I was beginning to find my rhythm in blocking compositions and sketching the characteristics of ancient architecture. Lower left of page is a man at an Indian restaurant (because sometimes you just need a break from eating pasta in Italy).
Eating and drawing my way across Italy for a month was extraordinary. Restaurants are an excellent way to practice sketching people. At Ristorante Goose, near the Vatican, I noticed a group of business men (shown in the sketch below) dining at a nearby table. The angle of view was excellent as I captured a nice 15-minute sketch without them noticing me—a top priority for stealthy sketch hunters.
Eating and drawing my way across Italy for a month was extraordinary. Restaurants are an excellent way to practice sketching people. At Ristorante Goose, near the Vatican, I noticed a group of businessmen (shown in the sketch below) dining at a nearby table. The angle of view was excellent as I captured a 15-minute sketch without them noticing me—a top priority for stealthy sketch hunters.
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Lower left corner of page: businessmen eating at Ristorante Goose, Rome. Also shown are Castel Sant Angel near St. Peter’s Square, and a courtyard at the Vatican Museums.
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Left page (not in chronological order because I accidentally skipped this page): a street in Siena, my favorite urban sketching city so far. Right page: interior and exterior studies of the Pantheon.
Drawing is respected in Italy. Artisians and merchants are usually delighted to talk with you about drawing, art, and culture. Paolo has been selling prints and engravings in Rome for over 35 years. I shared my sketchbooks and he shared exquisite engravings.
Drawing is respected in Italy. Artisians and merchants are usually delighted to talk with you about drawing, art, and culture. Paolo has been selling prints and engravings in Rome for over 35 years. I shared my sketchbooks and he shared exquisite engravings.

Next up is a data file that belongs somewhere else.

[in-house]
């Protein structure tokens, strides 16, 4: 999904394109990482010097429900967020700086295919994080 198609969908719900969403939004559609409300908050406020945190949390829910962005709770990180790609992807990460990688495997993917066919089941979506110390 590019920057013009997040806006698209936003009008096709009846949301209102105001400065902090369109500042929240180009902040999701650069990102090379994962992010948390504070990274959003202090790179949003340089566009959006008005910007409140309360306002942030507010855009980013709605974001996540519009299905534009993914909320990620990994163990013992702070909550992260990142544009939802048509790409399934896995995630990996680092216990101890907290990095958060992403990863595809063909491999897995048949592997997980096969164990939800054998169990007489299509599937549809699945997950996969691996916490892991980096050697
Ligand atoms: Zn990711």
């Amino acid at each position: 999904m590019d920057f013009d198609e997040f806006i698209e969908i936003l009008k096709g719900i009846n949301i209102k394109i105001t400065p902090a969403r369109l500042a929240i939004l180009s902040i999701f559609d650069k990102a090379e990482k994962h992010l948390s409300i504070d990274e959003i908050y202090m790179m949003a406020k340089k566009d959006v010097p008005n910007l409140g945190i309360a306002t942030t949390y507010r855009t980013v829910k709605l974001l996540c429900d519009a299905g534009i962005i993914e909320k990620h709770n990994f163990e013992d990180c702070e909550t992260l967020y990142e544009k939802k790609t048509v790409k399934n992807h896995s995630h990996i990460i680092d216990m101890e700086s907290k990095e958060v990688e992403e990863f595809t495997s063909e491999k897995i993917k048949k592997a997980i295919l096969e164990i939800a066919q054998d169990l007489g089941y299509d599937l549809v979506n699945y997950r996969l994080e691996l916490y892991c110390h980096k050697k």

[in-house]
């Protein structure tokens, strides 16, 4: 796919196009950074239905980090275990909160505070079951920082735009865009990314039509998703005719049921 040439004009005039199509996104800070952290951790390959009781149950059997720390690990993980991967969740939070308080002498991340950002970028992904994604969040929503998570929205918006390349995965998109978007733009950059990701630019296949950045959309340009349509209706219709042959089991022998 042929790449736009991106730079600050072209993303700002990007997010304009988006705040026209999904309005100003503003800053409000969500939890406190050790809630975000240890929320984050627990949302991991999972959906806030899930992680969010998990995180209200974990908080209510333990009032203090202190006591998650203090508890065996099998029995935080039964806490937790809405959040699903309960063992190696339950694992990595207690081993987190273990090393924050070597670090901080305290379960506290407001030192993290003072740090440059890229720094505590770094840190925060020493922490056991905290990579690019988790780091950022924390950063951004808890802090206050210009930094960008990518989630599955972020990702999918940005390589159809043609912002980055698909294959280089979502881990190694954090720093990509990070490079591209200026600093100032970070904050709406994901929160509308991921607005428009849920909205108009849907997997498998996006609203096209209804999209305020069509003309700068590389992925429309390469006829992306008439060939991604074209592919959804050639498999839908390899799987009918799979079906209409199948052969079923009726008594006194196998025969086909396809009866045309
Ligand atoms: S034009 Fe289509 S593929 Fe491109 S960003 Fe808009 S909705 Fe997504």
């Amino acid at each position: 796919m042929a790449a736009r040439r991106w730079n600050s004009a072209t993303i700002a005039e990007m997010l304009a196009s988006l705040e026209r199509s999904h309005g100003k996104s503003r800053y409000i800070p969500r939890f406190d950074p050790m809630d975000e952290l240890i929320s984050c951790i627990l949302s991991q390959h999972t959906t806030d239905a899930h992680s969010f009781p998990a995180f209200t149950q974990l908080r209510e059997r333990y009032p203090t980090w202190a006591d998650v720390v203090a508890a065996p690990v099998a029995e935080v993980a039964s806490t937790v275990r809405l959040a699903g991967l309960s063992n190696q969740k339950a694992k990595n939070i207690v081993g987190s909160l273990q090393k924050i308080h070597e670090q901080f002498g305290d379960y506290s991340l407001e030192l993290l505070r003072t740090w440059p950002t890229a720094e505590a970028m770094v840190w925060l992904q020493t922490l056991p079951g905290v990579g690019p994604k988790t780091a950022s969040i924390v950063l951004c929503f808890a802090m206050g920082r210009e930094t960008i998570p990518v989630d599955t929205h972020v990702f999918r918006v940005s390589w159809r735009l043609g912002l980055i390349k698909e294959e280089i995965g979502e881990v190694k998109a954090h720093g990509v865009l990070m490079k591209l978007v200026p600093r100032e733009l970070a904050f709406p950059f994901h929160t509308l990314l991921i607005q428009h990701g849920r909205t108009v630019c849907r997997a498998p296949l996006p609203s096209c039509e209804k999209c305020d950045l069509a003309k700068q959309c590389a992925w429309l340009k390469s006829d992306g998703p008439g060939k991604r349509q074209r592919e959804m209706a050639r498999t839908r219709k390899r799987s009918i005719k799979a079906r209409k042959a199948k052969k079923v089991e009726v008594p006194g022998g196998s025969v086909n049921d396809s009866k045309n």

From Urban Rooftops to Rural Hilltops

A pleasant bus ride through the Italian countryside transported us back to a place in time when bell towers and fortress walls overlooked lush farm valleys. Ripatransone, in the Le Marche region, is an ancient town where you can imagine strolling with sketchbook in hand, chatting about drawing techniques with Michelangelo’s biographer, Ascanio Condivi (who was born there).

Bob and Gina are friends who have a wonderful vineyard in Ripatransone called Tutto Doppio (translates to Everything Twice). The moment we exchanged greetings began a cherished adventure in harvesting grapes and drawing to my heart’s content.

View of Ripatransone from Bob and Gina's garden terrace.
View of Ripatransone from Bob and Gina’s garden terrace.
In the shadow of Ripatransone stands the Tutto Doppio farm. Like columns of soldiers marching up a steep hill, the vineyard immediately caught my eye.
In the shadow of Ripatransone is Tutto Doppio. Like columns of soldiers marching up a steep hill, the vineyard immediately caught my eye.
Tutto Doppio grape vines standing at attention, waiting to be harvested; In doing this sketch I faced the challenges of depicting the steep angle of this hill; then using atmosspheric perspective to show depth of scale for farms on distant slopes.
Tutto Doppio grape vines standing at attention, waiting to be harvested. In doing this sketch I faced the challenges of depicting the steep angle of the hill; then using atmospheric perspective to show depth of scale for farms on distant slopes.
Rekindling my friendship with Bob Nease was a highlight of the trip. His passion for wine is inspiring. Caring for, and picking grapes (and olives) is strenuous, yet gratifying work. For a couple of enjoyable weeks I was sketch hunter turned farmer.